The results of this calculation must also be made available to UK investors, in a format prescribed by HMRC. UK investors then use this information when preparing their personal tax returns.


By Antje Forbrich

With the 'pasty tax' being all over the papers, are we really moving closer towards a level playing field?

What is normal in the world of food and catering?

The Government's intended removal of 'anomalies' has revived the debate on fair taxation and a level playing field in relation to food stuff and catering. Despite the nation's emotional attachment to zero-rated pasties, it would actually appear quite reasonable to subject hot pasties to the standard rate of VAT – just like all other hot take-away food. However, in relation to food and catering, anomalies seem to be pretty much the rule rather than the exception.

The UK has a derogation which permits slightly different rules to other EU member states. Further, the introduction and invention of new food and drinks over time, as well as the development of case law, makes it difficult to establish the VAT liability of many items with any certainty. Often-quoted examples are the different treatments of cakes versus biscuits and savoury snacks based on potatoes versus maize.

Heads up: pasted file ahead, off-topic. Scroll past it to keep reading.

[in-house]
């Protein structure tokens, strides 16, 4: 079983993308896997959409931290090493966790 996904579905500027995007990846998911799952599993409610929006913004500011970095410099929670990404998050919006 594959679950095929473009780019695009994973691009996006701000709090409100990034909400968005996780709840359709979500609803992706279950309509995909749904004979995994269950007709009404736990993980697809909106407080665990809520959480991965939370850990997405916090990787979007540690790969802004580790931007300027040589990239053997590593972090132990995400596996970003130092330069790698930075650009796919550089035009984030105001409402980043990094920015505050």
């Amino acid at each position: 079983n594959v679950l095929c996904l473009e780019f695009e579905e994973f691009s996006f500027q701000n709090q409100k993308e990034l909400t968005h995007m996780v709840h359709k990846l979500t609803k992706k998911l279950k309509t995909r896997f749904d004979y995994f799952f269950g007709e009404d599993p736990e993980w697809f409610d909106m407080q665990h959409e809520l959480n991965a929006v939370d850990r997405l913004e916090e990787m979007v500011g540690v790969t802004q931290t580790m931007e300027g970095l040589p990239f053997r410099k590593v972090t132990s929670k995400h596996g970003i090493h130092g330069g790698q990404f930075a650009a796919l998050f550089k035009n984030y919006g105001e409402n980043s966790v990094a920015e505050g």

The fact that HMRC may grant different rulings to competing businesses for what would be in fact the same kind of supplies shows that we are currently far away from a level playing field.

Ideally, a full review of 'food' and a redefinition of 'catering' would be needed to provide clarity and a fair competition but as this seems unlikely any time soon, ongoing developments such as the examples below should be closely followed.

The application of the standard rate to all hot food (except freshly baked bread)

This was set out in the Budget and the draft legislation is currently under consultation. Some businesses selling hot take-away food will have to charge more VAT in the future.

The widened definition of the term 'premises'

This was also set out in the Budget and the draft legislation is currently under consultation. Some businesses selling cold take-away food may have to charge VAT in the future.